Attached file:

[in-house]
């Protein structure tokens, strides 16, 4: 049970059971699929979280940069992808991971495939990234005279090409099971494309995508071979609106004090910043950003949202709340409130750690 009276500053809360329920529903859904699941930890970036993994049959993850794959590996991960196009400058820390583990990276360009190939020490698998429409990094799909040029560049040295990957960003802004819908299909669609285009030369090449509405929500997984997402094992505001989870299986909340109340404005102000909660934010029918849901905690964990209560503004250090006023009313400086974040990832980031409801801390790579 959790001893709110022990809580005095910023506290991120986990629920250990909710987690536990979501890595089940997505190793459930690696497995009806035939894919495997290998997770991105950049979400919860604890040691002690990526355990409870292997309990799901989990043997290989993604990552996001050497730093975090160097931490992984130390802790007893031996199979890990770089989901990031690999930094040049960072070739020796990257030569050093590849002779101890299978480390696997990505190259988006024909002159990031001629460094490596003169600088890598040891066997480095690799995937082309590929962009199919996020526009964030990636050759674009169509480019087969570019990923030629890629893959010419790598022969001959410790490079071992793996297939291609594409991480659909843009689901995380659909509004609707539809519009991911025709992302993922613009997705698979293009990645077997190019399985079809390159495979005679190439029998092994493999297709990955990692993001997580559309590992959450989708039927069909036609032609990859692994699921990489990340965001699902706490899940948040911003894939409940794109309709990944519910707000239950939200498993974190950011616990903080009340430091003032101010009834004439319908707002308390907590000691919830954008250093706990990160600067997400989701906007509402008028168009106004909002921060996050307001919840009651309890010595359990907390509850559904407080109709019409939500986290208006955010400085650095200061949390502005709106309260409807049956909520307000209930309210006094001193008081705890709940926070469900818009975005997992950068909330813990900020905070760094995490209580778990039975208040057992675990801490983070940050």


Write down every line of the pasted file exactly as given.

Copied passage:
[in-house]
């Protein structure tokens, strides 16, 4: 049970059971699929979280940069992808991971495939990234005279090409099971494309995508071979609106004090910043950003949202709340409130750690 009276500053809360329920529903859904699941930890970036993994049959993850794959590996991960196009400058820390583990990276360009190939020490698998429409990094799909040029560049040295990957960003802004819908299909669609285009030369090449509405929500997984997402094992505001989870299986909340109340404005102000909660934010029918849901905690964990209560503004250090006023009313400086974040990832980031409801801390790579 959790001893709110022990809580005095910023506290991120986990629920250990909710987690536990979501890595089940997505190793459930690696497995009806035939894919495997290998997770991105950049979400919860604890040691002690990526355990409870292997309990799901989990043997290989993604990552996001050497730093975090160097931490992984130390802790007893031996199979890990770089989901990031690999930094040049960072070739020796990257030569050093590849002779101890299978480390696997990505190259988006024909002159990031001629460094490596003169600088890598040891066997480095690799995937082309590929962009199919996020526009964030990636050759674009169509480019087969570019990923030629890629893959010419790598022969001959410790490079071992793996297939291609594409991480659909843009689901995380659909509004609707539809519009991911025709992302993922613009997705698979293009990645077997190019399985079809390159495979005679190439029998092994493999297709990955990692993001997580559309590992959450989708039927069909036609032609990859692994699921990489990340965001699902706490899940948040911003894939409940794109309709990944519910707000239950939200498993974190950011616990903080009340430091003032101010009834004439319908707002308390907590000691919830954008250093706990990160600067997400989701906007509402008028168009106004909002921060996050307001919840009651309890010595359990907390509850559904407080109709019409939500986290208006955010400085650095200061949390502005709106309260409807049956909520307000209930309210006094001193008081705890709940926070469900818009975005997992950068909330813990900020905070760094995490209580778990039975208040057992675990801490983070940050």